The Burrowing Owl is one of the most unique owl species on the planet. Rather than nesting or living in trees, these owls find abandoned burrows from squirrels, prairie dogs and other species and claim them as their own. These charismatic birds are highly adapted to their life in the Americas.
Burrowing Owl Background
There are over 216 species of owls throughout the world. Of all bird species, owls are the most advanced and highly evolved; this led to them being considered the “wisest” of all the bird species. These birds do not migrate, but rather have adapted to live in the same environment throughout the year. They are incredible hunters and are a key species in the balance of nature.
Burrowing Owls live in North, Central, South America and even on some Caribbean islands.
Owls have evolved for over 50 million years. Like all other bird species, they evolved from dinosaurs that survived the 5th Mass Extinction event. Owls have evolved into major family groups:
- Tytonidae- Barn and Bay owls
- Strigidae- all other owls
The Burrowing Owl’s scientific name is Athene cunicularia, and there are 20 sub-species.
Burrowing Owl Physiology
- Burrowing owls are smaller, and size is between a robin and crow
- They can stand up to 11 in (28 cm) and have a wing span of 24 in (61 cm)
- These owls generally live up to 9 years of age in the wild, and up to 10 years under human care
- Over two-thirds of juvenile Burrowing Owls do not make it to adulthood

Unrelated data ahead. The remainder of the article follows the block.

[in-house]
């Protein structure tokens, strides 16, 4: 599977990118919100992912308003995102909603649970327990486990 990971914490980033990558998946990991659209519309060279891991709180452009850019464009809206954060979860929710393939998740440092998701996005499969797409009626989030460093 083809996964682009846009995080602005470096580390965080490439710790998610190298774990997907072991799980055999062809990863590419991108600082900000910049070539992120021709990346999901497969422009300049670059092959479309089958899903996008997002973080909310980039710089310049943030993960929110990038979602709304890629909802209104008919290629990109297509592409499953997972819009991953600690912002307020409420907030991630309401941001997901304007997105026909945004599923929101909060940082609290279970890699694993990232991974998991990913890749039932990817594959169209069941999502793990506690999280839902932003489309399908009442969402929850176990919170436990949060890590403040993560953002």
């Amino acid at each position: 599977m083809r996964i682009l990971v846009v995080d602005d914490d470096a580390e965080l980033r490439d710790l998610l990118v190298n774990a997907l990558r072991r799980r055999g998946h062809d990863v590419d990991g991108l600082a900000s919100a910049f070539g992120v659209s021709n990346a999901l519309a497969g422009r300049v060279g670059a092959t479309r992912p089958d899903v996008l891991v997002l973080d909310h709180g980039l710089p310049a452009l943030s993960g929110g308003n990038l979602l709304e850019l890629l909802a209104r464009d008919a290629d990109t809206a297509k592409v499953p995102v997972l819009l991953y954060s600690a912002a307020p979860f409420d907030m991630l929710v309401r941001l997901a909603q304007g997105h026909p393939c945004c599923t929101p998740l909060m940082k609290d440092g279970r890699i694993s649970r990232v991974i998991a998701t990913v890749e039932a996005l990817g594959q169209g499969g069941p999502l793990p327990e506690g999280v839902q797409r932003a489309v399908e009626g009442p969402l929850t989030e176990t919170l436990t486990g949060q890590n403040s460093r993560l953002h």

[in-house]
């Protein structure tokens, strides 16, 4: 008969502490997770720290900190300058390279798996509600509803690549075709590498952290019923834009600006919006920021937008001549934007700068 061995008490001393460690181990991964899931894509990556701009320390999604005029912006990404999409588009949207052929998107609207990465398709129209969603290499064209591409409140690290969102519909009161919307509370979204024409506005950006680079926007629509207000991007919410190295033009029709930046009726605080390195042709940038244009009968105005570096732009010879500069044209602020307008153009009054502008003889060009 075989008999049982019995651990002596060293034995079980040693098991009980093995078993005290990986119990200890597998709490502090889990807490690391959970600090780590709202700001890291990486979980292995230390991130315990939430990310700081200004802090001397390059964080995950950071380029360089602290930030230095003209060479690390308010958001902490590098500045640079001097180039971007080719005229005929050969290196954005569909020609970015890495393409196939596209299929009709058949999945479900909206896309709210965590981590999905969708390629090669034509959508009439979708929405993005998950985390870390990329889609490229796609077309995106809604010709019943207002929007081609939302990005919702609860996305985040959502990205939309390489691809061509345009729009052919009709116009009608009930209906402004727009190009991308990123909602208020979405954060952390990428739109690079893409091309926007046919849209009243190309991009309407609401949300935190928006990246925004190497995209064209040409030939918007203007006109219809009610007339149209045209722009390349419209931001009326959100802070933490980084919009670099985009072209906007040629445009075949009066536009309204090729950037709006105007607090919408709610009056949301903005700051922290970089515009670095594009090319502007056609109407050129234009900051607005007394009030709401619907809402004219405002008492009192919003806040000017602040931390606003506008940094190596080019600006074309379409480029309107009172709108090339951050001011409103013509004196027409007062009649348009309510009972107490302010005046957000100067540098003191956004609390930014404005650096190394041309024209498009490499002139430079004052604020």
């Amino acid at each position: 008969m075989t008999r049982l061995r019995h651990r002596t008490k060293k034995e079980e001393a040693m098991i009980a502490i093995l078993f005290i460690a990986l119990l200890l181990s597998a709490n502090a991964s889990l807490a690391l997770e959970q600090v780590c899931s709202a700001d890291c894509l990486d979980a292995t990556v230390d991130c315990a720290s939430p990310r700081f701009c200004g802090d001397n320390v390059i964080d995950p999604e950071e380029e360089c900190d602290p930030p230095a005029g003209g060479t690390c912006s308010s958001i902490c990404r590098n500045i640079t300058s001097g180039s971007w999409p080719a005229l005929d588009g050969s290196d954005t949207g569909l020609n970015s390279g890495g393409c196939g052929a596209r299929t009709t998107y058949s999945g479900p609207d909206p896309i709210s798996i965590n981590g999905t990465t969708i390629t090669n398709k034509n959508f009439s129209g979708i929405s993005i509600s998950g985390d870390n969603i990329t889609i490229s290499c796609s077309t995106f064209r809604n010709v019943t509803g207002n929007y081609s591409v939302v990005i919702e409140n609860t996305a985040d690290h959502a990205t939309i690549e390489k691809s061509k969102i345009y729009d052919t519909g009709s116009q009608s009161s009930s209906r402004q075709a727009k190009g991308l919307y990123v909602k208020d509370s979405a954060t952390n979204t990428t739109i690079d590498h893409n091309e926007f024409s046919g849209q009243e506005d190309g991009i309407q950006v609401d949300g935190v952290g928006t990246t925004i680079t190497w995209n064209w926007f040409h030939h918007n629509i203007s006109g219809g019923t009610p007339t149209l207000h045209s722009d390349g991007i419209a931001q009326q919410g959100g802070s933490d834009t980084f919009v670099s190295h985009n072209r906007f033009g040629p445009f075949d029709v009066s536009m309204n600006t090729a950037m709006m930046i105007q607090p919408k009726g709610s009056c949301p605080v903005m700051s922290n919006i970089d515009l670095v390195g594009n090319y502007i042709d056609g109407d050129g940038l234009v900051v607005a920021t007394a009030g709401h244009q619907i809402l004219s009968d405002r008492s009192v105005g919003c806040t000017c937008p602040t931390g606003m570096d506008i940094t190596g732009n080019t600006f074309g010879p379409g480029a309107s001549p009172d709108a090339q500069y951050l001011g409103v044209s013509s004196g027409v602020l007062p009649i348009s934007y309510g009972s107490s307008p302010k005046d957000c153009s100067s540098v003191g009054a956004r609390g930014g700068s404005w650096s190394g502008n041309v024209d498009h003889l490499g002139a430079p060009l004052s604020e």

- It is estimated there are around 10,000 breeding pairs of Burrowing Owls throughout the Americas
- Burrowing Owls are not nocturnal like most other owls, but rather are diurnal and active throughout the day
- Owls eyes are fixed in their skulls, meaning they can not rotate them, but rather can rotate their heads 270 degrees
- Owl eyes are extremely large, taking up much room in their skulls, and are evolved to have excellent night vision, gathering light from stars and the moon
- Owls also have specially adapted feathers that allow them to fly silently
- Burrowing owls generally hunt rodents, insects, small birds, amphibians, and even some subspecies eat fruit
- Burrowing owls can mimic the rattle of a rattlesnake to scare off any intruders to their burrows
There are many ways you can help owls, wherever you live. You can build a nest box for them. You can turn off all your outside lights at night, helping them hunt better, and is more energy efficient. Also, never use rat poison or any other type of rodent poison, as owls can eat a poisoned rodent and die.